The time I've spent telling stories with my sons is one of the greatest treasures of my life. It has created a special bond between us, something that no one else does for them.
The golden retriever with the giant smile and giving heart continues to see the good in any situation and brings joy to others wherever she goes.
Let the power of this book continue to resonate, even as we face all sorts of new wild things in our own lives, in the American landscape, and around the world. Let us make the hot suppers for each other.
Grandma helped me write this letter to you. I am two fingers-old, so I haven't learned how to do letters yet. Please don't bring the toys MY PARENTS WANT for me. Bring me the list of things I WANT, instead!
Todd had trouble with reading throughout his childhood. And as anyone with little kiddo and a Todd Parr book will tell you, Todd's own books are inspiring kids everywhere to get excited about reading. Sounds like little Todd Parr needed, well, Todd Parr. Our hangout with Todd was brief but meaningful. What did we learn from Todd?
Bedtime is my most cherished and trying time of day. I love cuddling in a chair with my kids and reading that extra chapter. But the bedtime period is tough, not just because I'm exhausted, but because I know that creeping bedtimes directly impact the health and development of my growing children.
There is only one way to prepare people who live near an active volcano for a life-threatening eruption -- evacuation. But when? How accurately can we predict when it will blow? How do we measure volcanic activity?
I actually have become a Little Golden Books buff. And since then, I've been absorbing lore about the creation and publication of this special series of children's books.
"Do you know how many books with boys in them I read?" she said. "You should read girl books, too. Not reading them just because they're about girls is sexist." I'm pretty certain that what my 9-year old told her classmate was more than most adults can muster.
I have a box filled with favorite books read to my boys when they were quite young. Many of them have "dog-eared" pages, finger prints, little tears. Just touching them brings back innumerable memories of hours spent with each of them on my lap as I read these books.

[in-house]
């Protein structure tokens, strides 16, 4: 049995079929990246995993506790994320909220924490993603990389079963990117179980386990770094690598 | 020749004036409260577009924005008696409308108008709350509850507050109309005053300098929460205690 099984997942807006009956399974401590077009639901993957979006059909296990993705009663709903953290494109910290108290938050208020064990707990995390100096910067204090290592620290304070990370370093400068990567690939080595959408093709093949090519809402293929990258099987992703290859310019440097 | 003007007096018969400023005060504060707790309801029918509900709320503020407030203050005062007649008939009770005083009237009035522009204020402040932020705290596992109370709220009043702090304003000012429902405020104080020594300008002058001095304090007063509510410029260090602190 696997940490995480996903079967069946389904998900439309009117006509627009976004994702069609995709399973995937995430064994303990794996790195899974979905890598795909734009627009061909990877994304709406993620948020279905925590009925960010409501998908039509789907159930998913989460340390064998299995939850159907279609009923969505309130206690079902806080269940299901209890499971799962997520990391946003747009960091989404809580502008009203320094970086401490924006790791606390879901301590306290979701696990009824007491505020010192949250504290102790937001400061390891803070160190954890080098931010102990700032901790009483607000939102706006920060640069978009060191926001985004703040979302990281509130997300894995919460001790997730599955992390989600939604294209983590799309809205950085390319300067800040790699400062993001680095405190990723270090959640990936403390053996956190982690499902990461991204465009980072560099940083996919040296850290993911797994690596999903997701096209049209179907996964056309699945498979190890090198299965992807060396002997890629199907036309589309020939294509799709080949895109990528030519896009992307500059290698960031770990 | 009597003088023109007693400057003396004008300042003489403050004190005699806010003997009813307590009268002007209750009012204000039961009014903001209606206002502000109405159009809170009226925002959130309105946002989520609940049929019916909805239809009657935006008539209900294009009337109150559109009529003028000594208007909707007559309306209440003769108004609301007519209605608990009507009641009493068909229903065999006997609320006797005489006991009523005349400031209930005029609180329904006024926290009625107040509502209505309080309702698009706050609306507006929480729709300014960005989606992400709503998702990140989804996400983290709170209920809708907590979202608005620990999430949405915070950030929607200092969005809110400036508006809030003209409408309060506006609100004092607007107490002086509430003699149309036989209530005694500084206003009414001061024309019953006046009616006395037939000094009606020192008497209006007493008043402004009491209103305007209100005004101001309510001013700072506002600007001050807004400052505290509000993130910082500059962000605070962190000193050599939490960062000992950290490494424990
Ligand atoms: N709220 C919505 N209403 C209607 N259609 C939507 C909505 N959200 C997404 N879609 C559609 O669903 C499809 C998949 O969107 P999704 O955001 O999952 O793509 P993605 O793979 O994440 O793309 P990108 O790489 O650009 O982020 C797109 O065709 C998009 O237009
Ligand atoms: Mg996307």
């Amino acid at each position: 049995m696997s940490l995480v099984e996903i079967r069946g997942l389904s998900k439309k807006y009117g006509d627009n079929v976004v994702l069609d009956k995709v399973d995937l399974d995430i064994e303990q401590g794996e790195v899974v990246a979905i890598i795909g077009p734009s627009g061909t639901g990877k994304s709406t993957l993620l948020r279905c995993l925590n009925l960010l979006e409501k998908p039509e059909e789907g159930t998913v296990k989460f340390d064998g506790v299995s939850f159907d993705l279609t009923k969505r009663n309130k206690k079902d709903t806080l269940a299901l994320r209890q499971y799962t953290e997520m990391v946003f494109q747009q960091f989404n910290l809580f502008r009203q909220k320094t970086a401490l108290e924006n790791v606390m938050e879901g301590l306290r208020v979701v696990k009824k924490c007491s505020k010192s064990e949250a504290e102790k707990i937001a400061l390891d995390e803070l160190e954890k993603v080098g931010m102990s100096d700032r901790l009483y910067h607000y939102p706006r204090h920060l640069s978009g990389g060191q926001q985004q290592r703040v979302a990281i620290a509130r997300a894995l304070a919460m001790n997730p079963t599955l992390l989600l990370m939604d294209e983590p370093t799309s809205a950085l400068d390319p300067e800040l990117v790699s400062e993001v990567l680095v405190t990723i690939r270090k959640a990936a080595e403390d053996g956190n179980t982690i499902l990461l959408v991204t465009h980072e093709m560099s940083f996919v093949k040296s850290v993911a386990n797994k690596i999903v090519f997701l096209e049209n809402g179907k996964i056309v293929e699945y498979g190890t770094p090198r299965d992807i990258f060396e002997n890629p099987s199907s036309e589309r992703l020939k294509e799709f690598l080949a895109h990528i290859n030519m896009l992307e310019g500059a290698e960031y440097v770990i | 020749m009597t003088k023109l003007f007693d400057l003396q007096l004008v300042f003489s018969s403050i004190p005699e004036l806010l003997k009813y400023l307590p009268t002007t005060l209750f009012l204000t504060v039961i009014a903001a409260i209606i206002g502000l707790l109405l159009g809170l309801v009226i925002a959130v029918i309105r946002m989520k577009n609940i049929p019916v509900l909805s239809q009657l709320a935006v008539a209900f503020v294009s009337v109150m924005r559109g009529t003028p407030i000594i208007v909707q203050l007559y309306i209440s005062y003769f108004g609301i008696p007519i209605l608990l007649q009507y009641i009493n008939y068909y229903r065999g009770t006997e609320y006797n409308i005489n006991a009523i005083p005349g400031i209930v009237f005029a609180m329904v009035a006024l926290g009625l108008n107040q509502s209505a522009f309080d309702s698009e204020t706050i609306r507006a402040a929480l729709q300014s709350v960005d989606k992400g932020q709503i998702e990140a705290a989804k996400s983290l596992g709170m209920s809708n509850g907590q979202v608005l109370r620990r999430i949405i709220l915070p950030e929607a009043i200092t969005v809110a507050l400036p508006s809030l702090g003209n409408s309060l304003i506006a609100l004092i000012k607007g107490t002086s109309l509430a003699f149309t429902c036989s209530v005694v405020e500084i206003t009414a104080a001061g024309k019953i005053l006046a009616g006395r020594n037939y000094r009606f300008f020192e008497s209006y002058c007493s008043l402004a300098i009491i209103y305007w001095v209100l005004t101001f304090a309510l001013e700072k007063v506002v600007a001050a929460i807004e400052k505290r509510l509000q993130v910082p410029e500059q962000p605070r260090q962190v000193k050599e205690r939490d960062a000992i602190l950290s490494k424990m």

At the end of the day, prejudice, bigotry and racism is taught by the adults in our lives. Children aren't born knowing to hate or misunderstand; it's fostered by parents, role models, and viewed situations.
Inspired by a school assignment, I wrote my daughter a story. A short, sweet, rhyming bedtime tale about dreams and adventure. It was our evening closure. Although she would have never remembered, or held me to it, I promised I would make that story into a book.
Alas, my bloodshot eyes remind me that not everyone is teachable. I've long since figured out a way to game the system -- and stay up notwithstanding the siren call of "goodnight stars, goodnight air, goodnight noises everywhere."
None of this misogyny rings true for a contemporary fourth-grade boy. Fourth-grade boys in 2013 know better. First-grade boys do. My own son knows that girls can do anything boys can do. It's not even a question.
We had been planning my October trip for months. Five days with my Bridget at the base of foothills woven with color. I couldn't wait to get there and begin our adventure. The first two days went according to plan. And then, on day three, it happened.
"I was two people. I was entertaining people in the living room and trying to find out the meaning of life in my bedroom. And kids don't get credit for having those thoughts and they do. They really do wonder about creation and so it was my way of relating to them on that level."
by Daniel Alarcón
by Donna Tartt
by Jennifer DuBois
by Julian Barnes
Published on September 24th, 2013